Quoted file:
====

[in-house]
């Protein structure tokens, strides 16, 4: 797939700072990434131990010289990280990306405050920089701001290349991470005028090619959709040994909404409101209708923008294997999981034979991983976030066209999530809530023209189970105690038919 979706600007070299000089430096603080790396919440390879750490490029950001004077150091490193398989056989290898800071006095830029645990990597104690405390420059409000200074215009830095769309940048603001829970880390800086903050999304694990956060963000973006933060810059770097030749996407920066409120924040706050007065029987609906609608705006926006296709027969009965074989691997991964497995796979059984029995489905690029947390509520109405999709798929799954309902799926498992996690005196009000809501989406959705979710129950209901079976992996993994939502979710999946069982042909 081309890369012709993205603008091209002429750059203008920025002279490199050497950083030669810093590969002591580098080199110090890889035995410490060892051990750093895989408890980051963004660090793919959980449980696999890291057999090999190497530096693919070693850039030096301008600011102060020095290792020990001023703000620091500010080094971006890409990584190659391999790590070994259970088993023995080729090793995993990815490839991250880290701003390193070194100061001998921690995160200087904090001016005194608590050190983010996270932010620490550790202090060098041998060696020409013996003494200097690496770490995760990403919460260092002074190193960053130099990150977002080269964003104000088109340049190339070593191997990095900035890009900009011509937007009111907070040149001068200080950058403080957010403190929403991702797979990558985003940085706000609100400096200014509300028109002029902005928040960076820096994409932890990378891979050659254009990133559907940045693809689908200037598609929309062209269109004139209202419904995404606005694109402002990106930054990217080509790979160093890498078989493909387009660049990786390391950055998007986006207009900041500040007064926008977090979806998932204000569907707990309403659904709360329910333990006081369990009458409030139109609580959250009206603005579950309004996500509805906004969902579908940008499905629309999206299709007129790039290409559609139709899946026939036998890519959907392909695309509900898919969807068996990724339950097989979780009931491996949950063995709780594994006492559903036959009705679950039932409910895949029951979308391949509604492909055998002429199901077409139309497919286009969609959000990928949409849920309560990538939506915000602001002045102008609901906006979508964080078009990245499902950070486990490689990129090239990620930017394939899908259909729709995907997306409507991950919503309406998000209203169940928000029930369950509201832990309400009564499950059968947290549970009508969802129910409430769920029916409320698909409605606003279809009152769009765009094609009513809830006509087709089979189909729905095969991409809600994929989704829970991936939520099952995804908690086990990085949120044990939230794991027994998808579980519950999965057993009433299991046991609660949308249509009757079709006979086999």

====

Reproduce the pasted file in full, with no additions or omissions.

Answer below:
[in-house]
């Protein structure tokens, strides 16, 4: 797939700072990434131990010289990280990306405050920089701001290349991470005028090619959709040994909404409101209708923008294997999981034979991983976030066209999530809530023209189970105690038919 979706600007070299000089430096603080790396919440390879750490490029950001004077150091490193398989056989290898800071006095830029645990990597104690405390420059409000200074215009830095769309940048603001829970880390800086903050999304694990956060963000973006933060810059770097030749996407920066409120924040706050007065029987609906609608705006926006296709027969009965074989691997991964497995796979059984029995489905690029947390509520109405999709798929799954309902799926498992996690005196009000809501989406959705979710129950209901079976992996993994939502979710999946069982042909 081309890369012709993205603008091209002429750059203008920025002279490199050497950083030669810093590969002591580098080199110090890889035995410490060892051990750093895989408890980051963004660090793919959980449980696999890291057999090999190497530096693919070693850039030096301008600011102060020095290792020990001023703000620091500010080094971006890409990584190659391999790590070994259970088993023995080729090793995993990815490839991250880290701003390193070194100061001998921690995160200087904090001016005194608590050190983010996270932010620490550790202090060098041998060696020409013996003494200097690496770490995760990403919460260092002074190193960053130099990150977002080269964003104000088109340049190339070593191997990095900035890009900009011509937007009111907070040149001068200080950058403080957010403190929403991702797979990558985003940085706000609100400096200014509300028109002029902005928040960076820096994409932890990378891979050659254009990133559907940045693809689908200037598609929309062209269109004139209202419904995404606005694109402002990106930054990217080509790979160093890498078989493909387009660049990786390391950055998007986006207009900041500040007064926008977090979806998932204000569907707990309403659904709360329910333990006081369990009458409030139109609580959250009206603005579950309004996500509805906004969902579908940008499905629309999206299709007129790039290409559609139709899946026939036998890519959907392909695309509900898919969807068996990724339950097989979780009931491996949950063995709780594994006492559903036959009705679950039932409910895949029951979308391949509604492909055998002429199901077409139309497919286009969609959000990928949409849920309560990538939506915000602001002045102008609901906006979508964080078009990245499902950070486990490689990129090239990620930017394939899908259909729709995907997306409507991950919503309406998000209203169940928000029930369950509201832990309400009564499950059968947290549970009508969802129910409430769920029916409320698909409605606003279809009152769009765009094609009513809830006509087709089979189909729905095969991409809600994929989704829970991936939520099952995804908690086990990085949120044990939230794991027994998808579980519950999965057993009433299991046991609660949308249509009757079709006979086999």